Develop a repository of your school’s brand language. Identify one brand champion, ideally the same one you identified above, to ensure that your brand language is current. This document needs to include one way to describe your school’s mission, one way to describe why your school is different and better, one way to describe your school’s educational philosophy, effective calls-to-actions, etc.
Develop a repository of your school’s brand assets. Again, identify who is responsible for your school’s library of brand assets, from your logo to infographics and professional photos.
Repurpose your messaging. Copy and paste. Don’t rewrite.
Our website is old and tired. Do we need a new one?
I love hearing this question. It means that a school is thoughtfully considering the investment before hiring a website designer and developer.
Start by taking inventory of the following:
Who is the primary target market? Is it for parents of students attending the school? Is it for prospective parents? Is it for donors? Is it for potential staff? You likely have multiple target audiences. Prioritization is key.
What is the purpose of the website? If the primary target audience is current parents, then is the purpose to provide them with detailed information about upcoming events? Is it to remind them of the amazing educational experience their children are receiving? Is it to explain a new twist to the curriculum?
What do you want people to do after they check out the site? Attend an event? Apply online? Donate? Share content?
How will you measure the effectiveness of the site? What metrics are you collecting today? What have you learned from them? (If you aren’t using Google Analytics, start tracking data today! It’s easy to set up, and the data and reports are invaluable.)
How big a problem is it? A new site takes a lot of time and money. Is it a priority?
Then, evaluate your current site against your checklist. Does the site, or can it with tweaks, meet your objectives? What is the cost to develop a new site? What would it take in terms of an increase in enrollment, retention or donor dollars to achieve an acceptable return on investment?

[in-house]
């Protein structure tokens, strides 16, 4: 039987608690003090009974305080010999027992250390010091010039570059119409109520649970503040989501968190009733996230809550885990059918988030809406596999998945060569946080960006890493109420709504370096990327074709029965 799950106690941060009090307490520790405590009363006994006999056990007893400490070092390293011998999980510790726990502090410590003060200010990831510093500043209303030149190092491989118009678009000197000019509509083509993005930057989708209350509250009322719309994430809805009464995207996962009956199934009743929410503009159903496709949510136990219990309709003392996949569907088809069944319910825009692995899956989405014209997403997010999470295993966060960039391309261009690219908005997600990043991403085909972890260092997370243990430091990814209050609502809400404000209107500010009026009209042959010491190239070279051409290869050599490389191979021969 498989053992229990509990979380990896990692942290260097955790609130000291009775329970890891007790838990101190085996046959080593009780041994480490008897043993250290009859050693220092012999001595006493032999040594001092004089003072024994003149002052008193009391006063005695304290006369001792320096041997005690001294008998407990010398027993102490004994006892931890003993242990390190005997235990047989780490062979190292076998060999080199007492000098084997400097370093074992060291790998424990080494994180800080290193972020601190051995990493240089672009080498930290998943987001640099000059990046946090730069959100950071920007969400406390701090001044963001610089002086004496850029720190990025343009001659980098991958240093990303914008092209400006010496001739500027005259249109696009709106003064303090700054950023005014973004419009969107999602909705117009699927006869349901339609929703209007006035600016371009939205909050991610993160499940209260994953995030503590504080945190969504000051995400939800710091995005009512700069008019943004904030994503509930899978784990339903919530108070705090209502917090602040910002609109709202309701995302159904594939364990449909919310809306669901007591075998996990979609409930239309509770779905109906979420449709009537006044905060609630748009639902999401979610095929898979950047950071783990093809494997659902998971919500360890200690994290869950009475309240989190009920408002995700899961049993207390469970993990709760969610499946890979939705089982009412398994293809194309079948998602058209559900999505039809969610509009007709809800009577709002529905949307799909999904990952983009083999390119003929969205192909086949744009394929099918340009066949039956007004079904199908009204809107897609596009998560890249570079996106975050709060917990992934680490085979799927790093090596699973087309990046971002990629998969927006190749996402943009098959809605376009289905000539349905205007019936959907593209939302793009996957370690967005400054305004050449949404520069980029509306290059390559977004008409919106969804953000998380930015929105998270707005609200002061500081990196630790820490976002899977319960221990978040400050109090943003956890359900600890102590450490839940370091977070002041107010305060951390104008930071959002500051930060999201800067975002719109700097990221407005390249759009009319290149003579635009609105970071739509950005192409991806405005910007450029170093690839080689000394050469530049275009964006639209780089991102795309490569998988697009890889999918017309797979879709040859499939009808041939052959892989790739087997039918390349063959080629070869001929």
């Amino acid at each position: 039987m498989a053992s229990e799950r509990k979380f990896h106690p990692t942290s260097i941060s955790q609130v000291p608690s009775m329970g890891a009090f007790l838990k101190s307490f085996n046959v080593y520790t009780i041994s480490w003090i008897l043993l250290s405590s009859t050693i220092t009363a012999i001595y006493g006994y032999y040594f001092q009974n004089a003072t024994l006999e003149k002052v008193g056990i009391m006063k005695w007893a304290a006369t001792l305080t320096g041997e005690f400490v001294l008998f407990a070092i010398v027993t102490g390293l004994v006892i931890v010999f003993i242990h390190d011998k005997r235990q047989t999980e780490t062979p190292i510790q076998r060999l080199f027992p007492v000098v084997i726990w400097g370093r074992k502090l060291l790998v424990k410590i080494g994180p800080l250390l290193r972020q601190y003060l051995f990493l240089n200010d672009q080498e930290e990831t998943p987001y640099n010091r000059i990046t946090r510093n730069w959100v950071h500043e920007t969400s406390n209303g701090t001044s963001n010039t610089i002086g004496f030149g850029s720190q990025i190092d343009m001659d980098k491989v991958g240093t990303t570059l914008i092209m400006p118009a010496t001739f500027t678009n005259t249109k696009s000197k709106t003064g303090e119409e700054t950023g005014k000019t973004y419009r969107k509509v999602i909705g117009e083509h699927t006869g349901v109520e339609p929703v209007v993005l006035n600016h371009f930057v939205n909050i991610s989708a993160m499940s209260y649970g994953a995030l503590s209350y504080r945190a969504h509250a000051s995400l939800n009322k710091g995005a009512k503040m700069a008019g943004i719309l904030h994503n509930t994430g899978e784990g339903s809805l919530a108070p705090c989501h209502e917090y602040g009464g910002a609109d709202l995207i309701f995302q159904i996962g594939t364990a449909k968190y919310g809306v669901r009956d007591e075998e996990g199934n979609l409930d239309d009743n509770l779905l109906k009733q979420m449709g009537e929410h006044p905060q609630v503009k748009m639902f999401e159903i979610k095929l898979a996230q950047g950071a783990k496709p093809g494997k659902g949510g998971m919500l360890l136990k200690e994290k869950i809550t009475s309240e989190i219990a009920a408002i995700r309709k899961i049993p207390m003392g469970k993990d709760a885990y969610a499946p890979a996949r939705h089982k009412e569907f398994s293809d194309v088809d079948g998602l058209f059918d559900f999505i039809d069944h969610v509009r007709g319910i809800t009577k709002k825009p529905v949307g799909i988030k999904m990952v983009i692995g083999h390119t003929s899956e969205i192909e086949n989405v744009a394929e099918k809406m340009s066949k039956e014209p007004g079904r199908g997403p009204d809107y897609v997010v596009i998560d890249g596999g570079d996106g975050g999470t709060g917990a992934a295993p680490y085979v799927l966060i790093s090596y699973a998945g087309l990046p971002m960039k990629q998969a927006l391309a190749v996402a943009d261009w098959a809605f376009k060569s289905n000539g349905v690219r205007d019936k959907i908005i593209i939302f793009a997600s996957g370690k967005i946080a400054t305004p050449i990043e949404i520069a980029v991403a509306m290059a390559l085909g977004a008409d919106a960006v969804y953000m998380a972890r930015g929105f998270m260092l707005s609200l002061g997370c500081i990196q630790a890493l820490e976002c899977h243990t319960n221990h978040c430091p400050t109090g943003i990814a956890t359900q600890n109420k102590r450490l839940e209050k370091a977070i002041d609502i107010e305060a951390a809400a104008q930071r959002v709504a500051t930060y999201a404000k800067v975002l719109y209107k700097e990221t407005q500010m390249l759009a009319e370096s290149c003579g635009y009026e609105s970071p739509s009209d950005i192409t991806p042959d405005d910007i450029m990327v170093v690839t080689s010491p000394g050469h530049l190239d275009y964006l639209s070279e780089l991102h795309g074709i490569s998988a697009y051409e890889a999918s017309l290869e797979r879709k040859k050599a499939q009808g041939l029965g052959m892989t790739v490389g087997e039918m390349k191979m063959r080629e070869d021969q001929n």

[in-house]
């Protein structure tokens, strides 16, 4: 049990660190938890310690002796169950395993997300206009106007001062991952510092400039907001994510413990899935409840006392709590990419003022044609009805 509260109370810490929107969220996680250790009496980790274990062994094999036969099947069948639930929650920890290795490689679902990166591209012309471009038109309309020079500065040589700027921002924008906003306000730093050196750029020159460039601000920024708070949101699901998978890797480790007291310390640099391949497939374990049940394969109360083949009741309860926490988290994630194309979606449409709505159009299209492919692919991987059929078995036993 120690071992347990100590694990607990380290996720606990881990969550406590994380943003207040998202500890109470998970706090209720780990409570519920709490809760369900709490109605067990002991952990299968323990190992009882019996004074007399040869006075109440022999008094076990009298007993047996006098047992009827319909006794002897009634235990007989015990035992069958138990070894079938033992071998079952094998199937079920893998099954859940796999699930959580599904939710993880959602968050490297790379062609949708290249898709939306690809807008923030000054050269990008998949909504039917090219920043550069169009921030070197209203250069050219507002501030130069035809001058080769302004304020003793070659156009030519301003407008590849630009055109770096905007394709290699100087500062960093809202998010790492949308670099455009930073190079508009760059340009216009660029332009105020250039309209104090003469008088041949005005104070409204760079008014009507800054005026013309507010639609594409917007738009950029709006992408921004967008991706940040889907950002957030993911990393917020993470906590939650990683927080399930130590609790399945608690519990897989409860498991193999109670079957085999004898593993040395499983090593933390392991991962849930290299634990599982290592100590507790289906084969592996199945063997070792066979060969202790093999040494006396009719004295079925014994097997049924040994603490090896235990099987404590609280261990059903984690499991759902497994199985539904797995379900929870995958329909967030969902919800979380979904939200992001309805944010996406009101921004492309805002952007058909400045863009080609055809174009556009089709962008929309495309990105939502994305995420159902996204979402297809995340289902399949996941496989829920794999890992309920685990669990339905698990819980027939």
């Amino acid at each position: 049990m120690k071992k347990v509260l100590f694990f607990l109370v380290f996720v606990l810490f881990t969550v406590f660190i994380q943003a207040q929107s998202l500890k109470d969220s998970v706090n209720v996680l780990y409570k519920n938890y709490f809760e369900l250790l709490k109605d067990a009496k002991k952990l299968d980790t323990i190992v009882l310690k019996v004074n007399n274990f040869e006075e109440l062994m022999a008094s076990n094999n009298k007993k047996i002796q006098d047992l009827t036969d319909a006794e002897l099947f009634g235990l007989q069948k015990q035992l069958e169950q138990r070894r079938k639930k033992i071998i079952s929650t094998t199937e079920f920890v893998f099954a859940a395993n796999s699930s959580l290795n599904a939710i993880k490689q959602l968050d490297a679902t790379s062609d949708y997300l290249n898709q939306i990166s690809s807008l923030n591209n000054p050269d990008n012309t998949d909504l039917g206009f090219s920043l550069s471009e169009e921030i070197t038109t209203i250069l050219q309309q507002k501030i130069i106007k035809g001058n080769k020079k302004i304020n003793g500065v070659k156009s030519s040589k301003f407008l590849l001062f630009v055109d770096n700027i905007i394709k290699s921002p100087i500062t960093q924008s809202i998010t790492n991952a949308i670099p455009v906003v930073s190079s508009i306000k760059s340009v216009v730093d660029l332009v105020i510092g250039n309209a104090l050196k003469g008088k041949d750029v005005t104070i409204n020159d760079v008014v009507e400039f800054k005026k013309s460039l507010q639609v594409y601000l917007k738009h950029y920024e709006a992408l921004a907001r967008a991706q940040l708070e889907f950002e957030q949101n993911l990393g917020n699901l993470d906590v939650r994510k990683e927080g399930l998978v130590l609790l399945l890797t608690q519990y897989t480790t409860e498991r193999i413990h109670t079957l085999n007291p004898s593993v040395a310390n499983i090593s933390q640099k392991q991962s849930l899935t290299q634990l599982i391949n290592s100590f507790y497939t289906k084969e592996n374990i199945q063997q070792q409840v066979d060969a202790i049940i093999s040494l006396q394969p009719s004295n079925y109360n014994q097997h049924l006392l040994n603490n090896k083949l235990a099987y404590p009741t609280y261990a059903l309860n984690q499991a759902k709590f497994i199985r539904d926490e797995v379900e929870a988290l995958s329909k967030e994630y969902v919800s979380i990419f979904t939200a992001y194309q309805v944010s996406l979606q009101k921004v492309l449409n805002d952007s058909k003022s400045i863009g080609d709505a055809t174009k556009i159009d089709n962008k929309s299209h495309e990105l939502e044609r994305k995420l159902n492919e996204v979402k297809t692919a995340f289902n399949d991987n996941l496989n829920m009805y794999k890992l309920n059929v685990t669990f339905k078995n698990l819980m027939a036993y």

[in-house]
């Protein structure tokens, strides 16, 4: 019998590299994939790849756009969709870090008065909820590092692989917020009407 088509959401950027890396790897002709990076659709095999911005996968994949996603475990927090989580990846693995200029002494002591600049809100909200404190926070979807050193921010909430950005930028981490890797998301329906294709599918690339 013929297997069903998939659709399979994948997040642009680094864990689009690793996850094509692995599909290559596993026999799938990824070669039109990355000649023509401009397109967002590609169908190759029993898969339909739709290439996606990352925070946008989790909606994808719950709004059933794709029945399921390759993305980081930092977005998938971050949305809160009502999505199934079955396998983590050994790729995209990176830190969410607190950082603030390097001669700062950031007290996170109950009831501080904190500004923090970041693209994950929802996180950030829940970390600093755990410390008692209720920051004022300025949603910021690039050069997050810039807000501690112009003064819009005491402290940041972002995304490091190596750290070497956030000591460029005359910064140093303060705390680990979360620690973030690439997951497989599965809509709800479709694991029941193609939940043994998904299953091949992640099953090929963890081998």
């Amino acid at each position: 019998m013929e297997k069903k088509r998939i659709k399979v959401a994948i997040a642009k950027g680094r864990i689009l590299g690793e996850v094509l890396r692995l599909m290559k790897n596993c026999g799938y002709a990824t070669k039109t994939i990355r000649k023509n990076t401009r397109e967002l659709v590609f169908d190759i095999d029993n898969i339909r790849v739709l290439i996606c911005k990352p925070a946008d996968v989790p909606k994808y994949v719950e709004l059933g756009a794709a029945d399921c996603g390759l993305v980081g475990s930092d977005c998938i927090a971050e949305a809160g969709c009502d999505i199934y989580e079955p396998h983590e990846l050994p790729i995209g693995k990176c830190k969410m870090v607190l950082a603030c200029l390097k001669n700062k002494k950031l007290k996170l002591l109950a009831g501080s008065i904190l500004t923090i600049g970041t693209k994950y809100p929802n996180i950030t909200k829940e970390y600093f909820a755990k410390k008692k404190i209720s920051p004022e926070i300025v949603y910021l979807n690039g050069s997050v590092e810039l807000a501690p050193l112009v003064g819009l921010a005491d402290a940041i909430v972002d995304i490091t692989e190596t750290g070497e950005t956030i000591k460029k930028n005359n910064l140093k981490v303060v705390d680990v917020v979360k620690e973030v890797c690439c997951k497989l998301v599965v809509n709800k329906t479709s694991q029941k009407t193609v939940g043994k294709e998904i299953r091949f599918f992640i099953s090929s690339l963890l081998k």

Is our Facebook page effective?
All schools need a Facebook page. The school’s brand champion (see above) needs to be the administrator of this page. That will ensure that the look and messaging will be consistent with all of the school’s marketing materials.
Effectiveness for a school’s Facebook page is measured by engagement. Are parents responding to posts? Are prospective parents watching videos? Are grandparents answering polls?
Here are ways to create engagement.
Develop and rotate content about:
- Students: Information about students at the school that promotes the individuals, not the school.
- Events: Information about school happenings.
- Staff/administrators/volunteers: Shout-outs to mission moments, such as amazing accomplishments or new program kickoffs, made possible by staff, administrators, volunteers and others.
- Relevant trends: Articles from respected third parties on topics that are relevant and valued by your primary target audience, such as a new trend about children’s eating habits and long-term health or the cognitive, lifelong benefits associated with learning a second language.
- Feature only high-quality photographs.
- Make sure all content is up-to-date.
- Include photos and quotes from school leaders to demonstrate their accessibility and the school’s transparency.
Most importantly, measure engagement. Consider every post a test and monitor engagement. That will guide your content development.
Marketing a Jewish day school is challenging. Start with research to hear what’s important to your target audience. Then, test what you learn, refine and test again.